As of mid-March, the rates for chartering very large crude carriers (VLCCs) have significantly increased on a weekly basis after the recent crash in crude oil prices.
The rates peaked approximately 450% higher when compared to March 2019 for the Middle East Gulf to the US Gulf routes. Tanker rates had initially declined in February amid subdued demand for crude oil and petroleum products, following the outbreak of Covid-19.
However, after Saudi Arabia and Russia spat over crude production cuts, which led to an oil price crash and, subsequently, the tanker rates shot up from 6 March as oil producers and traders started enquiring for VLCCs to hold crude oil temporarily and wait for price recovery.
In the second week of March, there was a distinct spike in rates for VLCCs, originating from the Middle East and heading towards the US Gulf and the China routes.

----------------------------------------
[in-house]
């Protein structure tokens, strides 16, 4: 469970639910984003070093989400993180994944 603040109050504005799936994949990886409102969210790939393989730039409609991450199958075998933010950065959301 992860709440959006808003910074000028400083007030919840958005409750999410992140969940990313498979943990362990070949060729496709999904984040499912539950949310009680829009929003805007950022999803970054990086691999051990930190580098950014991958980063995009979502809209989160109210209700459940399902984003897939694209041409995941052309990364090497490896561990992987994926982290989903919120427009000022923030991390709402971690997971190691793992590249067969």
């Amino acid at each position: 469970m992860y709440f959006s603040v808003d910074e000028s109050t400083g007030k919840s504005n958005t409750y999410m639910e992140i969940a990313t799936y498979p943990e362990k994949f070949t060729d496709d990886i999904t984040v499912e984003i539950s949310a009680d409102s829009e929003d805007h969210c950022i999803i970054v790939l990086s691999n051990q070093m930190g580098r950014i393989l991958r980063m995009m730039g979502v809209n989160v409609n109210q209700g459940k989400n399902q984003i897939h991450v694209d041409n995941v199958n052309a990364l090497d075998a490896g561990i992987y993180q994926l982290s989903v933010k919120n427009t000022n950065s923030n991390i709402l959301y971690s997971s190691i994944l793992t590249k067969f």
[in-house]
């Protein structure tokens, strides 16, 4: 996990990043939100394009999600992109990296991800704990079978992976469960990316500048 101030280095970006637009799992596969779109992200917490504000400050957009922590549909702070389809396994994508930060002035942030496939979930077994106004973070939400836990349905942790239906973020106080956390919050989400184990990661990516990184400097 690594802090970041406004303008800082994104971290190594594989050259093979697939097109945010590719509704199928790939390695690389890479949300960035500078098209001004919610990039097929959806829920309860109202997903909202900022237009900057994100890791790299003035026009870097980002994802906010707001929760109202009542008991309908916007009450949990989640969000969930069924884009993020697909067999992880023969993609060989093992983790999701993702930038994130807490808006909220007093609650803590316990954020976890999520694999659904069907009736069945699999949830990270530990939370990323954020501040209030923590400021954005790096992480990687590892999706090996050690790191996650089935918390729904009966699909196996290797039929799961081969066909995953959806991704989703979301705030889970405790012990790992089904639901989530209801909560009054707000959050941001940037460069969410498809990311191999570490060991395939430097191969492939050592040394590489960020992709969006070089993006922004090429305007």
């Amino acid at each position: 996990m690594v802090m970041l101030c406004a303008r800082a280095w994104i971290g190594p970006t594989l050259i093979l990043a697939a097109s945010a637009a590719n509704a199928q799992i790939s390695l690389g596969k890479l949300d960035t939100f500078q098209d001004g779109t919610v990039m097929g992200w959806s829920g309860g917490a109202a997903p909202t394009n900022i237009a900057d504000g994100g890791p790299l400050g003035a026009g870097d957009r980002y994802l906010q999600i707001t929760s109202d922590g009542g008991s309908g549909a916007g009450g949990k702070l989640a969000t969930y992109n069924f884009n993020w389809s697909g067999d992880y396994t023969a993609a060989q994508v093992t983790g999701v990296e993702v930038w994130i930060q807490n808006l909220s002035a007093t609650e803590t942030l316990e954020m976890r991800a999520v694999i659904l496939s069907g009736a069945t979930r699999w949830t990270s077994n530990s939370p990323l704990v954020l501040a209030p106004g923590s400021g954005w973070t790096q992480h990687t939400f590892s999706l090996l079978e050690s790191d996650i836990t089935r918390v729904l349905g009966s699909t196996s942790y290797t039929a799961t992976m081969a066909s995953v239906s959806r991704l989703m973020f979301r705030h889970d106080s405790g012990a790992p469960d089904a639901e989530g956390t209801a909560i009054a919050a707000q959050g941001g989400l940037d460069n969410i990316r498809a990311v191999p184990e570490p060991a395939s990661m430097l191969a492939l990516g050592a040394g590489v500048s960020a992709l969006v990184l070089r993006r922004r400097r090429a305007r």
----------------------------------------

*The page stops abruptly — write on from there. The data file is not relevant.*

The practice of leasing VLCCs for hoarding crude oil during downturns is quite common. It allows producers and traders to recover their production or procurement costs and, sometimes, even profit from the trade if the price recovery is within a short span.
However, the present scenario is unprecedented because, on one hand, crude oil demand has dropped drastically worldwide as industries and transportation have come to a near standstill situation. On the other hand, Saudi Arabia is preparing to raise its output and push more crude oil cargoes to global refineries.
The current downturn may last for a longer duration or until Saudi Arabia and Russia come to an agreement over production cuts. It would be very challenging for oil producers and traders to estimate the suitable level of freight rates and the holding period for achieving breakeven.